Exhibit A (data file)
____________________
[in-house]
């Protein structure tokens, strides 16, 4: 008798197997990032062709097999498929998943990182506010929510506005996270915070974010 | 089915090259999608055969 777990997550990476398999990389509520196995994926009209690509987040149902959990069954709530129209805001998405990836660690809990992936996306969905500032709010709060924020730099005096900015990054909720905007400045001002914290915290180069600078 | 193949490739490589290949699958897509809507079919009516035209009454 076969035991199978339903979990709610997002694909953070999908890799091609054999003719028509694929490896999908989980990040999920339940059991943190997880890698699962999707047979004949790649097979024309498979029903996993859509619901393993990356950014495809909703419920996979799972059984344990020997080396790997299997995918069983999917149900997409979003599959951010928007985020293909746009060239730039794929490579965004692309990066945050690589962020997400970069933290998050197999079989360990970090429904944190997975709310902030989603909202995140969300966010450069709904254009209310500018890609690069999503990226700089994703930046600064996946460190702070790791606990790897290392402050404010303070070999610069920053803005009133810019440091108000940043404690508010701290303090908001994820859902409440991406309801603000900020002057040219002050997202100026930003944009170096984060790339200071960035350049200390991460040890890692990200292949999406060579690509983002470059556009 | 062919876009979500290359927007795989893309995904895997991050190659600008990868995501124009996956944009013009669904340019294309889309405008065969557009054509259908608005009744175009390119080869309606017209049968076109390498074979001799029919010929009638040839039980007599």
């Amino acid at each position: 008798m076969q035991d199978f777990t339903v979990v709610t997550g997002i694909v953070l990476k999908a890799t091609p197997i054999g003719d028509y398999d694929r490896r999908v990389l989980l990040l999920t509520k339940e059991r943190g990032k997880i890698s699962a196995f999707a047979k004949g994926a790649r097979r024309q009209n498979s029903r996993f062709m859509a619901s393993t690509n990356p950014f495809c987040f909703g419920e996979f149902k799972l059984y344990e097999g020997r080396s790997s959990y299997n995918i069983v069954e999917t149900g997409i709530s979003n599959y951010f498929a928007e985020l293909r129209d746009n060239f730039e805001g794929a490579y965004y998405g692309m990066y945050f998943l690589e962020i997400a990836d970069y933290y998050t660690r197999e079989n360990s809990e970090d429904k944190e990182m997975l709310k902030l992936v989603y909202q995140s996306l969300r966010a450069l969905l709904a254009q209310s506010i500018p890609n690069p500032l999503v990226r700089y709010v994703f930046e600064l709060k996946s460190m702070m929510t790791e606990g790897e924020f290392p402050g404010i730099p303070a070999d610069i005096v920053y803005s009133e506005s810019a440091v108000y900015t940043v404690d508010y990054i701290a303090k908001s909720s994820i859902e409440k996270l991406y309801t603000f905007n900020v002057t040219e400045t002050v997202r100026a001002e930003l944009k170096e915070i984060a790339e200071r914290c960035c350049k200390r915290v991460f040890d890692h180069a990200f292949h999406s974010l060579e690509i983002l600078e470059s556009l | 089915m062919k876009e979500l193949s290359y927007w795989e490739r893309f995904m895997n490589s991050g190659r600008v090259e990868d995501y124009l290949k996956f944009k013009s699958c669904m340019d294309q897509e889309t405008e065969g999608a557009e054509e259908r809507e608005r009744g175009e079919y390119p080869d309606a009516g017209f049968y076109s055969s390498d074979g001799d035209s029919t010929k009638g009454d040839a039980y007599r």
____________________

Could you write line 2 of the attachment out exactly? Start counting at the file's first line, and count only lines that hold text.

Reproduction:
């Protein structure tokens, strides 16, 4: 008798197997990032062709097999498929998943990182506010929510506005996270915070974010 | 089915090259999608055969 777990997550990476398999990389509520196995994926009209690509987040149902959990069954709530129209805001998405990836660690809990992936996306969905500032709010709060924020730099005096900015990054909720905007400045001002914290915290180069600078 | 193949490739490589290949699958897509809507079919009516035209009454 076969035991199978339903979990709610997002694909953070999908890799091609054999003719028509694929490896999908989980990040999920339940059991943190997880890698699962999707047979004949790649097979024309498979029903996993859509619901393993990356950014495809909703419920996979799972059984344990020997080396790997299997995918069983999917149900997409979003599959951010928007985020293909746009060239730039794929490579965004692309990066945050690589962020997400970069933290998050197999079989360990970090429904944190997975709310902030989603909202995140969300966010450069709904254009209310500018890609690069999503990226700089994703930046600064996946460190702070790791606990790897290392402050404010303070070999610069920053803005009133810019440091108000940043404690508010701290303090908001994820859902409440991406309801603000900020002057040219002050997202100026930003944009170096984060790339200071960035350049200390991460040890890692990200292949999406060579690509983002470059556009 | 062919876009979500290359927007795989893309995904895997991050190659600008990868995501124009996956944009013009669904340019294309889309405008065969557009054509259908608005009744175009390119080869309606017209049968076109390498074979001799029919010929009638040839039980007599």